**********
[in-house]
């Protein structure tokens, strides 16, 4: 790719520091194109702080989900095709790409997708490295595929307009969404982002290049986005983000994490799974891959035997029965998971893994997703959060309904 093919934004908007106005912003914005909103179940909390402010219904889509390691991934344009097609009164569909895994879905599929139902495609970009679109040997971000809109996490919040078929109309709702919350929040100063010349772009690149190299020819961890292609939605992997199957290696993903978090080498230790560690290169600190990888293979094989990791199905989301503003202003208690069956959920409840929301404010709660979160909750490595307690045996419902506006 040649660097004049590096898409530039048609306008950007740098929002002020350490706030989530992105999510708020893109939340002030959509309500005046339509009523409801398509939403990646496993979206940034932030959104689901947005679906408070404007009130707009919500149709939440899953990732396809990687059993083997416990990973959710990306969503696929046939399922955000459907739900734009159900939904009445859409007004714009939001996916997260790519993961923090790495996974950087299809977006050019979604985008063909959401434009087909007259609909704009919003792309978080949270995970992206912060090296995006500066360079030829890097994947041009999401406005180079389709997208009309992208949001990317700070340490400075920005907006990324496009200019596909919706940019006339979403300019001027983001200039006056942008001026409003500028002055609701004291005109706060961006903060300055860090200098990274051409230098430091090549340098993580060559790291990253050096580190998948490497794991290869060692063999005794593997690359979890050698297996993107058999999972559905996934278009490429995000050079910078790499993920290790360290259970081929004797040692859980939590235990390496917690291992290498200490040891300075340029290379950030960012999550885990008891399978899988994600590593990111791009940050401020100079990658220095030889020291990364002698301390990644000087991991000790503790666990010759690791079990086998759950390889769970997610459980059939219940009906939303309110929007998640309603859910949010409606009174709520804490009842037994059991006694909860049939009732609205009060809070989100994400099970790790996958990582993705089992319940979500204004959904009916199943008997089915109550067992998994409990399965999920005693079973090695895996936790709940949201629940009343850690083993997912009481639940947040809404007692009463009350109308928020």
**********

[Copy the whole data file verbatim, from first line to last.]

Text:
[in-house]
């Protein structure tokens, strides 16, 4: 790719520091194109702080989900095709790409997708490295595929307009969404982002290049986005983000994490799974891959035997029965998971893994997703959060309904 093919934004908007106005912003914005909103179940909390402010219904889509390691991934344009097609009164569909895994879905599929139902495609970009679109040997971000809109996490919040078929109309709702919350929040100063010349772009690149190299020819961890292609939605992997199957290696993903978090080498230790560690290169600190990888293979094989990791199905989301503003202003208690069956959920409840929301404010709660979160909750490595307690045996419902506006 040649660097004049590096898409530039048609306008950007740098929002002020350490706030989530992105999510708020893109939340002030959509309500005046339509009523409801398509939403990646496993979206940034932030959104689901947005679906408070404007009130707009919500149709939440899953990732396809990687059993083997416990990973959710990306969503696929046939399922955000459907739900734009159900939904009445859409007004714009939001996916997260790519993961923090790495996974950087299809977006050019979604985008063909959401434009087909007259609909704009919003792309978080949270995970992206912060090296995006500066360079030829890097994947041009999401406005180079389709997208009309992208949001990317700070340490400075920005907006990324496009200019596909919706940019006339979403300019001027983001200039006056942008001026409003500028002055609701004291005109706060961006903060300055860090200098990274051409230098430091090549340098993580060559790291990253050096580190998948490497794991290869060692063999005794593997690359979890050698297996993107058999999972559905996934278009490429995000050079910078790499993920290790360290259970081929004797040692859980939590235990390496917690291992290498200490040891300075340029290379950030960012999550885990008891399978899988994600590593990111791009940050401020100079990658220095030889020291990364002698301390990644000087991991000790503790666990010759690791079990086998759950390889769970997610459980059939219940009906939303309110929007998640309603859910949010409606009174709520804490009842037994059991006694909860049939009732609205009060809070989100994400099970790790996958990582993705089992319940979500204004959904009916199943008997089915109550067992998994409990399965999920005693079973090695895996936790709940949201629940009343850690083993997912009481639940947040809404007692009463009350109308928020």